What Are Sharks Afraid of_

What Are Sharks Afraid Of?

It is no longer shallow knowledge that sharks are one of the most fearsome predators in the ocean, thus, curiosity may drive you to think they are not afraid of anything. Of course, you’d never want to run into a shark while swimming in a beach, though, shark attacks are relatively rare. But, what could it be that sharks are afraid of?

These predators are afraid of something, for example; white sharks are afraid of orcas, sharks are afraid of dolphins. Humans can also pose threats for sharks too. It is natural that sharks are afraid of things that can cause harm to them. They try to stay away from these creatures. However, when escaping is not an option, sharks tend to attack anything that persistently threatens them.

That sharks are afraid of anything may come as a surprise. Well, it is understandable since they are the fearful ones.

Sharks pose six exceptional senses. These include smell, hearing, touch, taste, sight, and electromagnetism. These exquisite senses coupled alongside a fine, sleek, cylindrical shaped body, makes shark the most highly skilled hunters in the ocean. They are top predators and always keeping the population of prey in check. Also, they are very important in keeping the balance of the entire ecosystem.

Let’s see the interaction between various sharks and what they are afraid of.

White Sharks and Orca Whales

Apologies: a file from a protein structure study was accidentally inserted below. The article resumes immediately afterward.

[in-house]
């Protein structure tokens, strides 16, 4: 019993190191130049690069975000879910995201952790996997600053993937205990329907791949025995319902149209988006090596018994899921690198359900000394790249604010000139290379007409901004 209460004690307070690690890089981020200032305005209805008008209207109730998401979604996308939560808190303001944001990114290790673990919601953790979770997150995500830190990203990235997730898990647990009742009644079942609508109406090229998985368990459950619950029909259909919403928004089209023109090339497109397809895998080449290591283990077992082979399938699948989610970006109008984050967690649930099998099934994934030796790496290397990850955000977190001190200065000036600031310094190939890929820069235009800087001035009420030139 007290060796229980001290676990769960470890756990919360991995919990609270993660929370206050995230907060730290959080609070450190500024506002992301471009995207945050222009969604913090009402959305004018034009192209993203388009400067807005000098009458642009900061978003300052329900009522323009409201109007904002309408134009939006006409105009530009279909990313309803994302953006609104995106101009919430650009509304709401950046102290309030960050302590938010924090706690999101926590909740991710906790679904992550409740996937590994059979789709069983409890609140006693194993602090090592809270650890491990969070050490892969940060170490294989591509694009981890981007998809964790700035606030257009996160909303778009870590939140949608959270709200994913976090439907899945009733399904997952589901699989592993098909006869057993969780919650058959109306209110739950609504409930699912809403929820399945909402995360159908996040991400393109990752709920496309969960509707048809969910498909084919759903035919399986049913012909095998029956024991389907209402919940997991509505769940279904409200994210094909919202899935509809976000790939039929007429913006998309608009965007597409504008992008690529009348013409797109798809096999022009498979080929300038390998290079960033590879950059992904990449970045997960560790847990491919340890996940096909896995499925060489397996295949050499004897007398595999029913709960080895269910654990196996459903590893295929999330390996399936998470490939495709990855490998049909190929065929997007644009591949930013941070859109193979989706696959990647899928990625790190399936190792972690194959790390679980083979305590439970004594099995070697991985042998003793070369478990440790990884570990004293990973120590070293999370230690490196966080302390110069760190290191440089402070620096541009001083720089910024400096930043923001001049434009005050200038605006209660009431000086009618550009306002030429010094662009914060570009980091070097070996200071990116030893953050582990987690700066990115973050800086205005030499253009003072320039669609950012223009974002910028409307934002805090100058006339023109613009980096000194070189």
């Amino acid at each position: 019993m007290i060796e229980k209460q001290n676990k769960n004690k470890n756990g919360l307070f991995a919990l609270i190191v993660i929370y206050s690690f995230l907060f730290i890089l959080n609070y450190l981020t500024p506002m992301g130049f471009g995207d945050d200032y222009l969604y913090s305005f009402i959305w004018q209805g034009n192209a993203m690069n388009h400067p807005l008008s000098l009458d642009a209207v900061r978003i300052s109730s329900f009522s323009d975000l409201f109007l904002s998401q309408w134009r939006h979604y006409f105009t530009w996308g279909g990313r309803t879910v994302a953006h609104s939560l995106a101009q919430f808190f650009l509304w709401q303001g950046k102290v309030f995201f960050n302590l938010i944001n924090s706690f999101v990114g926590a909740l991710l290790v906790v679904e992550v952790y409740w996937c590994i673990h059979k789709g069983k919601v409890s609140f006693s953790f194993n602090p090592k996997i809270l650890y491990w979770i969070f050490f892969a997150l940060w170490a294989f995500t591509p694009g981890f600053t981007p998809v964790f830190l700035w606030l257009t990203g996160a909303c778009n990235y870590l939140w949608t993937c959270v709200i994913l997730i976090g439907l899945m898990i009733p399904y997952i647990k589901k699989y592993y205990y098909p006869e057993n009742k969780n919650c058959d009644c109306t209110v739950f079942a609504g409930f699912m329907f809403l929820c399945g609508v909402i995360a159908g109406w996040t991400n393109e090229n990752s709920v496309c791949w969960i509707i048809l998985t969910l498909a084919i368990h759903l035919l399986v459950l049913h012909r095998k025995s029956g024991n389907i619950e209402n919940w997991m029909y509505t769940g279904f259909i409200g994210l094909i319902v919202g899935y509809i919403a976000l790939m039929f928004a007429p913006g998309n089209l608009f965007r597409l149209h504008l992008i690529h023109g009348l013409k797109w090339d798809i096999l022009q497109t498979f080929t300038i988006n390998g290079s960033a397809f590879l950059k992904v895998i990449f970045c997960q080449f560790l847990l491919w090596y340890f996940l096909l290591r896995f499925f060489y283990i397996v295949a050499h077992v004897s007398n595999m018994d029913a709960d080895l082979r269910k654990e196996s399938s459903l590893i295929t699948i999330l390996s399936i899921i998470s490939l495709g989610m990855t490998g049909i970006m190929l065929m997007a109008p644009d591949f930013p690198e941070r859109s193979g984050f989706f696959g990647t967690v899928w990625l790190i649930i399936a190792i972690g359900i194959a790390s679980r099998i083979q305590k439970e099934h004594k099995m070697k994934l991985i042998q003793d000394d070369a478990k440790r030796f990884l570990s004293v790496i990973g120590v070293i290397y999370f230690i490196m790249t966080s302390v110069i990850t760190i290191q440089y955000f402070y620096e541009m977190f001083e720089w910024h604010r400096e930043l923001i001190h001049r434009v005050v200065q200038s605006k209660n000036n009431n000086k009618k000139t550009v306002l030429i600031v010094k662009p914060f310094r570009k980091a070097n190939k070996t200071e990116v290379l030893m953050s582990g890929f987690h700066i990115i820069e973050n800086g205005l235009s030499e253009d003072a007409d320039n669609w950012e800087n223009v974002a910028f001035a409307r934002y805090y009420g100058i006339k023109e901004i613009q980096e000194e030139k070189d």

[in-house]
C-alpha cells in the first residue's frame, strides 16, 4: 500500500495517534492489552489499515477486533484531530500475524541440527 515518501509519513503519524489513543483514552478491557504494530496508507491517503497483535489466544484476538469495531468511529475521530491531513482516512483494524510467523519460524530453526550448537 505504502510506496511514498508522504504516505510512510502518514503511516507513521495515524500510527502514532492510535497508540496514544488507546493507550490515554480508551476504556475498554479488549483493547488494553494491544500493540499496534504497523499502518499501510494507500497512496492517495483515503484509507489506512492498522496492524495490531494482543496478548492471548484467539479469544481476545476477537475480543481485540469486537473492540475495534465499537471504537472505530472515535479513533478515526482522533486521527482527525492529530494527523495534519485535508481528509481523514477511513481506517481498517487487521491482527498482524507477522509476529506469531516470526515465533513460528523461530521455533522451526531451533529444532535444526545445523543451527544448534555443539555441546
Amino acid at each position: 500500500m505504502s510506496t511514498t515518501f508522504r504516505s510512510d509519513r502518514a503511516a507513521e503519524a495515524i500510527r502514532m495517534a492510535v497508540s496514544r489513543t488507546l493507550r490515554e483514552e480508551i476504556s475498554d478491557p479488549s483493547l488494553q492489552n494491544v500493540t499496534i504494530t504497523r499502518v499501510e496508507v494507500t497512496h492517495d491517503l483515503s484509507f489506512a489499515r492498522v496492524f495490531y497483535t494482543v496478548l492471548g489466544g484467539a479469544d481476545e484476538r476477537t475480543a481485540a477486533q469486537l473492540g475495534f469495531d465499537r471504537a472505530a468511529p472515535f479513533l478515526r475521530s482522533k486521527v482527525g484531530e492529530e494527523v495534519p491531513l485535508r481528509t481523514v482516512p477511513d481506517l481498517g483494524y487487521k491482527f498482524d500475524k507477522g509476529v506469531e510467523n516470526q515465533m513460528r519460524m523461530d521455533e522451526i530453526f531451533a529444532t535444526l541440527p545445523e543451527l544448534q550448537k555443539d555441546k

Sharks have existed for millions of years and have a great reputation as the apex predators mastering their skills to become the ultimate ocean killers. However, according to researchers’ effort, it is revealed that sharks have something that strikes fear in their hearts: An Orca. As a matter of fact, the sharks tracked by the scientists do not only abandon area occupied by orcas, they also refuse to return to these areas.

Why do sharks flee from areas occupied by orcas?

The main reason is to avoid confrontation with the specie they fear. The orca whale also has other names such as the killer whale or blackfish. It is a stone-cold predator that in fact, can send the world most feared sharks into hiding.

Orcas mostly intimidate sharks with their enormous size. While the length of a white shark can be up to 20 feet long and weigh about 4 tons. They can swim up to 35 miles per hour using their superior sense of smell to hunt prey from up to 2 miles away.

The shark’s mouth has 300 rows of saw-like and self-replacing teeth. When hunting, they like to position themselves below their prey, then rocket towards the surface to bite down their prey. White whales can jump up to 10 feet out of the water, before going below the waves with their catch.

The orca whales are bigger, they are almost 32 feet and weighing up to 6 tons and can swim as fast as the white sharks. The orca whale also hunts in herds of about 40 individuals, amidst a group of whales, otters, seals, and penguins. According to Sea World, whales are said to prey on more than 140 species of animals around the world including land base animals such as moose.

Where Do Orcas and White Sharks Meet?

The white sharks enjoy dining on elephant seals. Turns out orca whales enjoy the same delicacy too. Whenever the two predators find themselves in the same area to hunt elephant seals. The white sharks swim away and never return until the next hunting season.

The encounter between these marine titans has always seemed to favor the orca whale. Ironically, the white sharks are the greater hunter compared to their rival predator.

Orcas also hunt varieties of critters for the example sea lion, seals, and penguins. They purposefully beach themselves on icebergs or sandbags to frighten these prey into the water. Then hunt them down and chomp them up.